The earth is not anymore the earth we used to know. Clear sky, fresh air, fertile soil and a friendly climate -- nothing is there any longer. A whole lot has changed. Only sunrise and sunset has remained unchanged. The heat, temperature, warming, biosphere and cold in the Himalayas or the snowy nature in the polar regions --nothing seem to be on track. The natural regulations in the deepest regions of the oceans and over the ground -- nothing is functioning properly. The land and the deep structures of soil isn't working right as well.
And, Bangladesh is also suffering the changes. Salinity has increased and the southern salinity may travel to the Jamuna river and its surrounding regions. More hailstorms and 152% increase in rainfall in March and a very short winter indicate all the unexpected changes of climate.
Now, it's all about the despair and havoc in haor region of Bangladesh. The recent flash floods in the haor regions in north-eastern Bangladesh demonstrate the threat of climate change that looms large over Bangladesh. It also indicates our nation's lack of awareness of climate change and its impact on haors and other disaster prone areas. In six districts comprising large haor areas -- Habiganj, Netrakona, Sunamganj, Brahmanbaria, Kishoreganj and Moulvibazar, farmers suffer massive destruction of paddy fields. In Sunamganj, farmers cultivated Boro paddy on over 2,23,850 hectares of land this year. Already, 82% of the rice is ruined, says government accounts but farmers claim it's 90%. Lastly, Shanir Haor, locally known as 'rice mine', too went under water, submerging Boro paddy on 22,000 acres of land. Flash floods submerged around 48,670 out of 184,320 hectares of land targeted for Boro cultivation in eight upazilas of Netrakona, said Bilash Chandra Pal, deputy director of the Department of Agriculture Extension of the district.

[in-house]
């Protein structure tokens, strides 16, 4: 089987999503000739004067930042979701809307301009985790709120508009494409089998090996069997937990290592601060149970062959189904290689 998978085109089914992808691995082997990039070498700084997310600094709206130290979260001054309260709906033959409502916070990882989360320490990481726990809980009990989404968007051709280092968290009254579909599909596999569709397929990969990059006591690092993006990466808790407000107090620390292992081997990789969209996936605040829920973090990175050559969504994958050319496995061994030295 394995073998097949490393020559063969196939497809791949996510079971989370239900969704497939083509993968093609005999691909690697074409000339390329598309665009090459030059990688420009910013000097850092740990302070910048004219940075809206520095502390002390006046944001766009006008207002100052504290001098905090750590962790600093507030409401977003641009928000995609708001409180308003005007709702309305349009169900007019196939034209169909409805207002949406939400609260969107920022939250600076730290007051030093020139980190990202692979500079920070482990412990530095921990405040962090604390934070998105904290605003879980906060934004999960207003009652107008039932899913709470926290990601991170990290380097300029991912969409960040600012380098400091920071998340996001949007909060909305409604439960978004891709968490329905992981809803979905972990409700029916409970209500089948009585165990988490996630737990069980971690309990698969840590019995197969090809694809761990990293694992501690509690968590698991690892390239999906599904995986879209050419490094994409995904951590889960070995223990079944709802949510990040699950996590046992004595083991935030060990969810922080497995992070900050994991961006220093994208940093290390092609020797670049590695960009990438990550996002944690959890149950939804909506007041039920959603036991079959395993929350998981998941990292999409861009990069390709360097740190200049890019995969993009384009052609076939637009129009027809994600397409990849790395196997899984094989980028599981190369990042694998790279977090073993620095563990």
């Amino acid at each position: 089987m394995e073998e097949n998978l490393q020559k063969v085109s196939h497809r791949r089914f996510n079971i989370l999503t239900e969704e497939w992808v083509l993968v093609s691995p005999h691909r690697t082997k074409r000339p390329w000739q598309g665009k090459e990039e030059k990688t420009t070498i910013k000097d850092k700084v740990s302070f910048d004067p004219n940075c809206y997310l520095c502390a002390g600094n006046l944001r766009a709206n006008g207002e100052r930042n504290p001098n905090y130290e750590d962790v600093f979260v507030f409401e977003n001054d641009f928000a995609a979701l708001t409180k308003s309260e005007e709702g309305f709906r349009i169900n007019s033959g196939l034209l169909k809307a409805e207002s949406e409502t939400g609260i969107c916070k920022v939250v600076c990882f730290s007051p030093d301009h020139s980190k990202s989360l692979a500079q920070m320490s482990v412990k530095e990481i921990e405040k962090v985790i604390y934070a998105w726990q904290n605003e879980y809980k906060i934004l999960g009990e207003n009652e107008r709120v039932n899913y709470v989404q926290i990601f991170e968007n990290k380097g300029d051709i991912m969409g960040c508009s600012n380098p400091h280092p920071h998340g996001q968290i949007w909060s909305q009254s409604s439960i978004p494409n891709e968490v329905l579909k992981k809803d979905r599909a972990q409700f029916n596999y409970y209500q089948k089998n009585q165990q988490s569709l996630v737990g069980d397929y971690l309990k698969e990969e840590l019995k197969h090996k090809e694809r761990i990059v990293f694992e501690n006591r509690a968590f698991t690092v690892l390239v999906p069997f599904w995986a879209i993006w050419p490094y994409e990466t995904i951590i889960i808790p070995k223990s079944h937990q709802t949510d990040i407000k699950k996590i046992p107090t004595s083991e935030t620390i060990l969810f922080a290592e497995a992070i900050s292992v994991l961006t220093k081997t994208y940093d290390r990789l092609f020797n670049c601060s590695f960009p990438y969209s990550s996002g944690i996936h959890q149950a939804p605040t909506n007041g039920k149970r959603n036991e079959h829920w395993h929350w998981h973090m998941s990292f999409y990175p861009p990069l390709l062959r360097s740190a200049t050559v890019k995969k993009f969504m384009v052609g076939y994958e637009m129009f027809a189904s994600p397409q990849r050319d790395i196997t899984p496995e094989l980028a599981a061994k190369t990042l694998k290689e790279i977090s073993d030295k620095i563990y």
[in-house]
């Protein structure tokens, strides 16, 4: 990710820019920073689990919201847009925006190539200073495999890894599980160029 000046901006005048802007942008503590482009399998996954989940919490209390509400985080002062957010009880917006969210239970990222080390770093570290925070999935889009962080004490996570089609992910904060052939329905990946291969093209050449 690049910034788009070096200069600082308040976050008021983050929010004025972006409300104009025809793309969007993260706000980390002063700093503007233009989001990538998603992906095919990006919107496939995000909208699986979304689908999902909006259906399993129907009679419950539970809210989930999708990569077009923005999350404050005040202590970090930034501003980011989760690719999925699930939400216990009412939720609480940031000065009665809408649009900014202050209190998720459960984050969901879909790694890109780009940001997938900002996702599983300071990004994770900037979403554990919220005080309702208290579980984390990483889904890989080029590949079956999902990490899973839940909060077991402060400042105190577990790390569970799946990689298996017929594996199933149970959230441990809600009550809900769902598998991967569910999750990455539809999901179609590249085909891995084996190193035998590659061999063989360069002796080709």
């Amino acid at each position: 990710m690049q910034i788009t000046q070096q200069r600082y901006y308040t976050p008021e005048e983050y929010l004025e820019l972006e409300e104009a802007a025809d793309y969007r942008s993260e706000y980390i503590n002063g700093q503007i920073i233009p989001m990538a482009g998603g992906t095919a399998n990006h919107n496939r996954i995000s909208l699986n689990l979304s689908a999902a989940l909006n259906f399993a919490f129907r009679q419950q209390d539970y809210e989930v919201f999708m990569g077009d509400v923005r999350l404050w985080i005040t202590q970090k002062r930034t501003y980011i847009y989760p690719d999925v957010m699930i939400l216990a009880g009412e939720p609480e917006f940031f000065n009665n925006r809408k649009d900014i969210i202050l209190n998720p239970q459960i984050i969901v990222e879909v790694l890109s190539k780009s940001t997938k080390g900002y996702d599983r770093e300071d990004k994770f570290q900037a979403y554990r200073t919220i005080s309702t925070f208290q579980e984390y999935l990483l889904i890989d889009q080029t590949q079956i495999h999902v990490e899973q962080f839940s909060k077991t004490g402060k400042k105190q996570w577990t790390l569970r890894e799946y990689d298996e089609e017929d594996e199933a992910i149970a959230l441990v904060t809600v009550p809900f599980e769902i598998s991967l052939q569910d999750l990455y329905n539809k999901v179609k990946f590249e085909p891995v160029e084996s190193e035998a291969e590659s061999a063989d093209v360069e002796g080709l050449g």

Farmers cultivated Boro paddy on 4.5 lakh hectares of haor land this year. District agricultural offices say around 2.5 lakh hectares of land was submerged in the flash floods, 87 embankments were damaged and all the 142 haors went under water by the time I'm writing this article. The flash floods have reportedly caused damage to crops worth over Tk 4,000 crore. The Haor Advocacy Platform has come to disclose this, considering the loss of one million tonnes of rice, 2000 tonnes of fish and 11,305 tonnes of livestock feed. However, the loss is likely to go up to 10,000 crore taka.